Historic: FDA approves first-ever system to cut blood transfusion infections
- The U.S. Food and Drug Administration on Tuesday approved the first-ever pathogen reduction system to treat blood plasma, Cerus Corp's Intercept Blood System.
- The system aimes to reduce the number of infections, such as HIV, West Nile virus, and hepatitis, transmitted during blood transfusions through plasma.
- The Intercept Blood System works by exposing blood plasma to ultraviolet light and the chemical amotosalen. This process is able to destroy pathogens in the plasma, which can then be purified before transfusion. Health officials say such a system could be especially vital in countries with less developed healthcare systems. For instance, it is already in use in clinical trials in West Africa to facilitate safer blood transfusions to Ebola patients.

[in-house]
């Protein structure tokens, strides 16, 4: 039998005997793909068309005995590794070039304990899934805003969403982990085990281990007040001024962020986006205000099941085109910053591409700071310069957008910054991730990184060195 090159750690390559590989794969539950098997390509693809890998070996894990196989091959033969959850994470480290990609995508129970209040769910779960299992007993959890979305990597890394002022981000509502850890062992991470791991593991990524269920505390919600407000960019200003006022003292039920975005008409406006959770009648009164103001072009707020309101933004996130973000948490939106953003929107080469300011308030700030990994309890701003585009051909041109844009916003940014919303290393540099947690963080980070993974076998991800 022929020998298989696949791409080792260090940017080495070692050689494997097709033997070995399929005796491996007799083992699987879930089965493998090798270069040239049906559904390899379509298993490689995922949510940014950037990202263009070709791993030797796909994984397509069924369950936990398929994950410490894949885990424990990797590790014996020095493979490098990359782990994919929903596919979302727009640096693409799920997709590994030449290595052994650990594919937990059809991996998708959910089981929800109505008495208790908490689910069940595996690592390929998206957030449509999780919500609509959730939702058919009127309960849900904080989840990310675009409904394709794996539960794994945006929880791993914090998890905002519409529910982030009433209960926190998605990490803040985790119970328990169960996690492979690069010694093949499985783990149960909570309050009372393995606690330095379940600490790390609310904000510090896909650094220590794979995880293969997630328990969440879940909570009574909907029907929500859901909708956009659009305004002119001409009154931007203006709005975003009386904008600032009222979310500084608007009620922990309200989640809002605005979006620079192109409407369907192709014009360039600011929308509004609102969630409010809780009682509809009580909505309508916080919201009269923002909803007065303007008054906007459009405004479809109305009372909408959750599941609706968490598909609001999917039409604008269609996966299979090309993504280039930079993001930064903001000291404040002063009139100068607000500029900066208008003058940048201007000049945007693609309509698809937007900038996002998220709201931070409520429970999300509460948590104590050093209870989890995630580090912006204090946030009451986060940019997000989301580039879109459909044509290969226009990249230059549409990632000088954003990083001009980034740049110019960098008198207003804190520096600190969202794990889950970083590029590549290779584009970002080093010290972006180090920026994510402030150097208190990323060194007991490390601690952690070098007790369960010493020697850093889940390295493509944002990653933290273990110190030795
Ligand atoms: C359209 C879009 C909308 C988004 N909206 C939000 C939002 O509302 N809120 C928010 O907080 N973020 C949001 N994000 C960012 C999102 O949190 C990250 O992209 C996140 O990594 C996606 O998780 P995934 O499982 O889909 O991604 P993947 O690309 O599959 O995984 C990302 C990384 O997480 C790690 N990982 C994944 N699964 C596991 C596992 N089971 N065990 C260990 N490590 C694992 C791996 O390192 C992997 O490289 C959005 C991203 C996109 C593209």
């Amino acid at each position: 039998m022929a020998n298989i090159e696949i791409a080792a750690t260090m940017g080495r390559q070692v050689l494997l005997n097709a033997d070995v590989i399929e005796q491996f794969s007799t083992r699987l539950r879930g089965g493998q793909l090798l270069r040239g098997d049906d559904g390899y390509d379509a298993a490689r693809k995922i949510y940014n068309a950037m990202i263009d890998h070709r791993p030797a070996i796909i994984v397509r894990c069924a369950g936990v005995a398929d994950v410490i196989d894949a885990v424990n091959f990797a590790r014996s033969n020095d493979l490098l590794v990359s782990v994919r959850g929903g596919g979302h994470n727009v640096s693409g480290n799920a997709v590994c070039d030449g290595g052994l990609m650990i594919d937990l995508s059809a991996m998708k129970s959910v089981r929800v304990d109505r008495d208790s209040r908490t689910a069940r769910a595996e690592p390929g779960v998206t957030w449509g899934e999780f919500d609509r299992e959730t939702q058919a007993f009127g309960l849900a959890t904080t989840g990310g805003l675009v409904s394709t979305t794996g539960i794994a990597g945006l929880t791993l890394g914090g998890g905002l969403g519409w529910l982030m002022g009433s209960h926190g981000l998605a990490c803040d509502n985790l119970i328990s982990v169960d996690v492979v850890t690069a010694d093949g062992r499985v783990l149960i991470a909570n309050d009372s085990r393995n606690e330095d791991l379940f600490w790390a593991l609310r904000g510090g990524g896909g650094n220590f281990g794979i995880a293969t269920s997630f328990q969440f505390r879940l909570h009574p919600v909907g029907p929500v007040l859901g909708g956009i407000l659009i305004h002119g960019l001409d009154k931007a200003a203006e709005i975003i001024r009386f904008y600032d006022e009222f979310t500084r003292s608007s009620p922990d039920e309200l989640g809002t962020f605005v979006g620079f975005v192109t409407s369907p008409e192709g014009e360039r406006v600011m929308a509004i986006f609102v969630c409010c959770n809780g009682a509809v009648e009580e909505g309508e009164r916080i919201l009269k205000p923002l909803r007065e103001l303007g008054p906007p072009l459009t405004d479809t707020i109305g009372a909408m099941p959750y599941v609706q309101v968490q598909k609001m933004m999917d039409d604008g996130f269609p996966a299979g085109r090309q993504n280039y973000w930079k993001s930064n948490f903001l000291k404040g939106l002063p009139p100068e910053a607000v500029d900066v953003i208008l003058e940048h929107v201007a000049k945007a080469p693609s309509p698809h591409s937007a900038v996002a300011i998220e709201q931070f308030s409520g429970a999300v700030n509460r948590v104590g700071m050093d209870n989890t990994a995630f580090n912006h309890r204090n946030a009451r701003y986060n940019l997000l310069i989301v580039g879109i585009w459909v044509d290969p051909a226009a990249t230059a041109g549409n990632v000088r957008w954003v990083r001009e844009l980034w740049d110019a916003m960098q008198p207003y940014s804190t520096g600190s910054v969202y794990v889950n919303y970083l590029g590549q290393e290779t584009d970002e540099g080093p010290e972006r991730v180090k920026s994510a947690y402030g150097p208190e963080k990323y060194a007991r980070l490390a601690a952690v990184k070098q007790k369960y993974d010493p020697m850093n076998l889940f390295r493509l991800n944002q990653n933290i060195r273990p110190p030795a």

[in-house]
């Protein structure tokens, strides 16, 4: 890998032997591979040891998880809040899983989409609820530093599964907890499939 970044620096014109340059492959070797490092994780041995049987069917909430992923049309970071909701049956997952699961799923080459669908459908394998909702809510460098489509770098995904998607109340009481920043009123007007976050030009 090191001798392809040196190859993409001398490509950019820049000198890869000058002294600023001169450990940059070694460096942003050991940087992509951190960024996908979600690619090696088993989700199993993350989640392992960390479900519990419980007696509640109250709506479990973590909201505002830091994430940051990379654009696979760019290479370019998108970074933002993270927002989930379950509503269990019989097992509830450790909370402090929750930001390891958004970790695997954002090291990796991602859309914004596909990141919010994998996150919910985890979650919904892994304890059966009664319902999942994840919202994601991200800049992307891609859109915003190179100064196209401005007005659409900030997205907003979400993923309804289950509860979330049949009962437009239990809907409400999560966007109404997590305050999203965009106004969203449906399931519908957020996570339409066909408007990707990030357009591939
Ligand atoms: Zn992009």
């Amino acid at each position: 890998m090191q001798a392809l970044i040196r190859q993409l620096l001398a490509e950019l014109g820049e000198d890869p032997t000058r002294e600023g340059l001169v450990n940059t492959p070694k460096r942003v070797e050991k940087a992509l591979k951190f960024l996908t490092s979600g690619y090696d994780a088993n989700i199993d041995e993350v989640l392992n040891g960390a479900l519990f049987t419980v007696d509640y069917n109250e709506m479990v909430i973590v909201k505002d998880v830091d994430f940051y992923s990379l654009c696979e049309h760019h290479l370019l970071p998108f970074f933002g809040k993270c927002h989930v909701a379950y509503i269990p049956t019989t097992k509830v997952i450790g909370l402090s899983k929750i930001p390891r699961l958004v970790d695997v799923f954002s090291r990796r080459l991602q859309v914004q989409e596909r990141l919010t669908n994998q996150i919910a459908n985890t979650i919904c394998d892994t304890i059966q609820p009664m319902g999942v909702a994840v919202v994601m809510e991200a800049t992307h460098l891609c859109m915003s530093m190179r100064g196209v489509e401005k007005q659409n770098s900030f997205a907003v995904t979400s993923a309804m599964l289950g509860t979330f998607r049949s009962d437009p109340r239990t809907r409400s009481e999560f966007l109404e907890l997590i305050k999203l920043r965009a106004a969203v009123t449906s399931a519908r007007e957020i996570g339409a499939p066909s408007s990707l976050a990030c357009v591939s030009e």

Cerus executives hailed the system's capacity to cut out infections before they become unexpected problems, underscoring the fact that it's difficult to test for every potential pathogen that could pop up during a transfusion.
“You can’t test for something unless you know what it is,” said William M. Greenman, Cerus CEO, in an interview with the New York Times. He also said Intercept was “much more comprehensive than what you would be able to achieve with testing.”
Cerus stock skyrocketed on the news of the approval.